I was sitting on a big square stone that had fallen off the Pyramid of Khafre, reading my guidebook when Ramadan, a camel owner and his camel, Abu approached me and asked what I was reading. At first, he seemed like any other camel owner who roamed around the Pyramids area. You know the kind who will say or do anything to get some money out of you. Believe me, there is no shortage of such people in Egypt.

But as we started talking, I realised that I was mistaken. He was not being friendly because he wanted to hustle me into buying a ride on his camel for an unreasonably high price. He was genuinely looking for someone to talk to.

He asked me if he can see the book. He flipped through the pages and beamed an ear to ear whenever he saw picture of a place that he recognised. We talked for about an hour, using laborious hand gestures and broken English and Arabic. He told me about his village and his eight year old son, who hated vegetables and would not eat them at any cost. He told me about his dog which would bark all night long for absolutely no reason. He told me about his father who taught him to never be dishonest even if that meant going to bed hungry.

I realised that I was wrong about camel owners. Not all of them were dishonest. I cursed myself for judging him before I even got to know him.

We should never judge people based on the job that they do or the place that they come from.

Ramadan and Abu
Ramadan and Abu

This was an important lesson that I learnt that day in Cairo. Travel teaches you many things.

In this special post, which is being published on the blog on the fourth anniversary of my first solo backpacking trip, I share with you the top five things that I have learnt while on the road.

1. Don’t trust the travel warnings

The travel warnings that are issued by the governments from time to time is definitely something that you should keep in mind while planning a trip, but please do not cancel a trip because of them. Be cautious, and try to avoid the places that are tense, but always remember that just because a terrorist attack or a riot happened in some part of a country, doesn’t make the whole country totally unsafe all of a sudden.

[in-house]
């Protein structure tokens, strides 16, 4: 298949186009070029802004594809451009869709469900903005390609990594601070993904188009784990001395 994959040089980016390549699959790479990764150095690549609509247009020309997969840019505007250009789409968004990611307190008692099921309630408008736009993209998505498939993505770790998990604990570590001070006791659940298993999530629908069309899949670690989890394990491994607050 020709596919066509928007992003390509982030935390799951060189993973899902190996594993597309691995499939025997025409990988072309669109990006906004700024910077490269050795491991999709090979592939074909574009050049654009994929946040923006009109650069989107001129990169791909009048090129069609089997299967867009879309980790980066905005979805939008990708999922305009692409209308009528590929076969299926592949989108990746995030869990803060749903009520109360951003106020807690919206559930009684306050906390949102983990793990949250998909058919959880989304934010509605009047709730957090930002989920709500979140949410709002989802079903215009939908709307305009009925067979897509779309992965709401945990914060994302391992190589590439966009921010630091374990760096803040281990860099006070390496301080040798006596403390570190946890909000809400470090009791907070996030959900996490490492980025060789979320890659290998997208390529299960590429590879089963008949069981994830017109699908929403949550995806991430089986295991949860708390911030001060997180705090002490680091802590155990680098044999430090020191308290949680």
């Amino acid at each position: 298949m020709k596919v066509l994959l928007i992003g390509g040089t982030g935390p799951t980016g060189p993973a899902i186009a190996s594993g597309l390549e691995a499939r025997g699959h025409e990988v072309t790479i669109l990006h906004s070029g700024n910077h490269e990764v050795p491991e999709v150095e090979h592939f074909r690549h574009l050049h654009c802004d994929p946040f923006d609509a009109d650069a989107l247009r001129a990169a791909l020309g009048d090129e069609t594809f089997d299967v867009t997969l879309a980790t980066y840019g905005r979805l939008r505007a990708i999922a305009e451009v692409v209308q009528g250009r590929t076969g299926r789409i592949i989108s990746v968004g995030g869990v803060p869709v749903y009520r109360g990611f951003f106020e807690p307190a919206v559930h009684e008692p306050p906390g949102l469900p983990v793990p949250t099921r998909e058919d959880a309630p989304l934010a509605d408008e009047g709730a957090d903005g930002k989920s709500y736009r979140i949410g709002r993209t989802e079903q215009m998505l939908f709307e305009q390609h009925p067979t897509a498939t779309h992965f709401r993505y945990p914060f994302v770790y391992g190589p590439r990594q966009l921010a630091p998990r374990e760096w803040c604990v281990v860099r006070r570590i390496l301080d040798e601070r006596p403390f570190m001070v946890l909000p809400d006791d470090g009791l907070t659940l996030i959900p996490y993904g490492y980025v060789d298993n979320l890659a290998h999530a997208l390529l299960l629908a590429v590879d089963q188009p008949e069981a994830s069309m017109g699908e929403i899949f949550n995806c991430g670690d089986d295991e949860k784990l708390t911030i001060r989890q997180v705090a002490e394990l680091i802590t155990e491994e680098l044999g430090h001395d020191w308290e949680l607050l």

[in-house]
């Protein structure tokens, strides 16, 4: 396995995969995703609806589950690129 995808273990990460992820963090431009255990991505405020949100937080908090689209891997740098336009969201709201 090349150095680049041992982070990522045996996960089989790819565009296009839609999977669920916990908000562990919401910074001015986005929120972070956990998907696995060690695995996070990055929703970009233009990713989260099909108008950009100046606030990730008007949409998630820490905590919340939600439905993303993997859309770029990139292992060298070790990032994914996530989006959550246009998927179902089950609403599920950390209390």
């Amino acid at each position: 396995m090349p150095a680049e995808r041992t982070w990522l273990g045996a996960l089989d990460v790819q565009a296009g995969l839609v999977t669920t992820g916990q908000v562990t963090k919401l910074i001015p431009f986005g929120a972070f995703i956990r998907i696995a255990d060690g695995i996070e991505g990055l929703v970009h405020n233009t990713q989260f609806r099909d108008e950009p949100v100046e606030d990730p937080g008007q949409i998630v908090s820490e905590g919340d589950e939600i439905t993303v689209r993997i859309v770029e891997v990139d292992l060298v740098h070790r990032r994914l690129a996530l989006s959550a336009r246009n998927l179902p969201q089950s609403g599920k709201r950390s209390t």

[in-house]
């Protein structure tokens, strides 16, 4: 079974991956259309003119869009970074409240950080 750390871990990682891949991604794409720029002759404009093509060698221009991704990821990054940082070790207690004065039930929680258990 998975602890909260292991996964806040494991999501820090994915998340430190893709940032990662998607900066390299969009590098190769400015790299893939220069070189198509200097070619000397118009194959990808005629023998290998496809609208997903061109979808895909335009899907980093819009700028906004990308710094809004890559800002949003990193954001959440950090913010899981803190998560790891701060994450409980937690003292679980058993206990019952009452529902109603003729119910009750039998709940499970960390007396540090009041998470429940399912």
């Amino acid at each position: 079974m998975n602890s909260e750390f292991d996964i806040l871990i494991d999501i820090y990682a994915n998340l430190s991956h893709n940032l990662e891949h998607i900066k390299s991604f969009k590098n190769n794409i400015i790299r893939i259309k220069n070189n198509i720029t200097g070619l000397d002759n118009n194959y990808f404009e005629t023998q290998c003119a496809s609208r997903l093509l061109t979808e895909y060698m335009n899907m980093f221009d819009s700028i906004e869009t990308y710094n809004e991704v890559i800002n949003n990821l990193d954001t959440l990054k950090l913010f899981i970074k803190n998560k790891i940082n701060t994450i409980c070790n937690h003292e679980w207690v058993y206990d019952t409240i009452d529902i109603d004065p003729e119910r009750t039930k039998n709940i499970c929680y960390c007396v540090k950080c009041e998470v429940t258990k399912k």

I remember one of my friends made me to write a will for my Playstation on the back of a napkin before my trip to Egypt, few months ago. Most of the governments of the western world had issued travel warnings against visiting Egypt.


I had absolutely no problems travelling in Egypt. In fact, it turned out to be one of the best trips I have ever had. Forget violence, the Egyptians were extremely warm and welcoming. Even Aswan, which was, as per media reports, tense after clashes between two communities was nothing but friendly.

Come to think of it, I am glad that these travel warnings were in place during my trip. There were less tourists and tour groups around. At times, I had the beautiful monuments all to myself. The hotel prices were at an all time low and the locals were at their hospitable best.

The only thing that I had to worry about was the crazy traffic.

 2. Don’t be afraid to step out of your comfort zone.. (but try not to die doing it)

What is the most uncomfortable/awkward thing that you can think of?

For me, it was being naked in public.

But then, when you are in South Korea, how can you not experience the traditional Korean bath house. Pulling down my pants for the first time was definitely awkward, especially when I could feel the stares of the staff, for they had probably never seen an Indian guy in his birthday suit before.

At a Korean Bathhouse
At a Korean Bathhouse

But soon, I got used to it. That is the incredible thing about us, humans. We get used to stuff quickly. Be it living with a laptop that shuts down as and when it pleases, or staying in a stupid village in Uttar Pradesh, or bathing with naked Korean men. We adapt and learn to live with it.

And when the shame and awkwardness subsides and you realise that you are not the only naked guy in the bathhouse, the radius of your circle of comfort increases by a bit.